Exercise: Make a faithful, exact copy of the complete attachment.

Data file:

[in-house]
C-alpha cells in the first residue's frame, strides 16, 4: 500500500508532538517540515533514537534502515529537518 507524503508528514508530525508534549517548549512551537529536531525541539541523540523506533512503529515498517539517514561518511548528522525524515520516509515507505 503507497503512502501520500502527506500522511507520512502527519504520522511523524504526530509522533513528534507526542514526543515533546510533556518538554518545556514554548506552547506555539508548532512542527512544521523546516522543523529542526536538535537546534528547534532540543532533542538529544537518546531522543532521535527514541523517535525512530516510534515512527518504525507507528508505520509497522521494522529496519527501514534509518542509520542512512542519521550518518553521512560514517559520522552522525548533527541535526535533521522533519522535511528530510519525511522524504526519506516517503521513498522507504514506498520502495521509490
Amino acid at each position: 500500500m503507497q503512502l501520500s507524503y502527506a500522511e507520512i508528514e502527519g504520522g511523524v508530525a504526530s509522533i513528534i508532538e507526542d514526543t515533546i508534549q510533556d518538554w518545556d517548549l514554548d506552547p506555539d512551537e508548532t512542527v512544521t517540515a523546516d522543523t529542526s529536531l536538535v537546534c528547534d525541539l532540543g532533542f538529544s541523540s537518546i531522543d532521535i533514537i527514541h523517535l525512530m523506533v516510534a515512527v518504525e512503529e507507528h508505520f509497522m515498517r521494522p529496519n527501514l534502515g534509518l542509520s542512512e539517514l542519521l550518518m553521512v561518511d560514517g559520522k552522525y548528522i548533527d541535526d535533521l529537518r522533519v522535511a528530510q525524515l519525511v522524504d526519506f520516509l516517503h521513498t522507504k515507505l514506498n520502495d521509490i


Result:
[in-house]
C-alpha cells in the first residue's frame, strides 16, 4: 500500500508532538517540515533514537534502515529537518 507524503508528514508530525508534549517548549512551537529536531525541539541523540523506533512503529515498517539517514561518511548528522525524515520516509515507505 503507497503512502501520500502527506500522511507520512502527519504520522511523524504526530509522533513528534507526542514526543515533546510533556518538554518545556514554548506552547506555539508548532512542527512544521523546516522543523529542526536538535537546534528547534532540543532533542538529544537518546531522543532521535527514541523517535525512530516510534515512527518504525507507528508505520509497522521494522529496519527501514534509518542509520542512512542519521550518518553521512560514517559520522552522525548533527541535526535533521522533519522535511528530510519525511522524504526519506516517503521513498522507504514506498520502495521509490
Amino acid at each position: 500500500m503507497q503512502l501520500s507524503y502527506a500522511e507520512i508528514e502527519g504520522g511523524v508530525a504526530s509522533i513528534i508532538e507526542d514526543t515533546i508534549q510533556d518538554w518545556d517548549l514554548d506552547p506555539d512551537e508548532t512542527v512544521t517540515a523546516d522543523t529542526s529536531l536538535v537546534c528547534d525541539l532540543g532533542f538529544s541523540s537518546i531522543d532521535i533514537i527514541h523517535l525512530m523506533v516510534a515512527v518504525e512503529e507507528h508505520f509497522m515498517r521494522p529496519n527501514l534502515g534509518l542509520s542512512e539517514l542519521l550518518m553521512v561518511d560514517g559520522k552522525y548528522i548533527d541535526d535533521l529537518r522533519v522535511a528530510q525524515l519525511v522524504d526519506f520516509l516517503h521513498t522507504k515507505l514506498n520502495d521509490i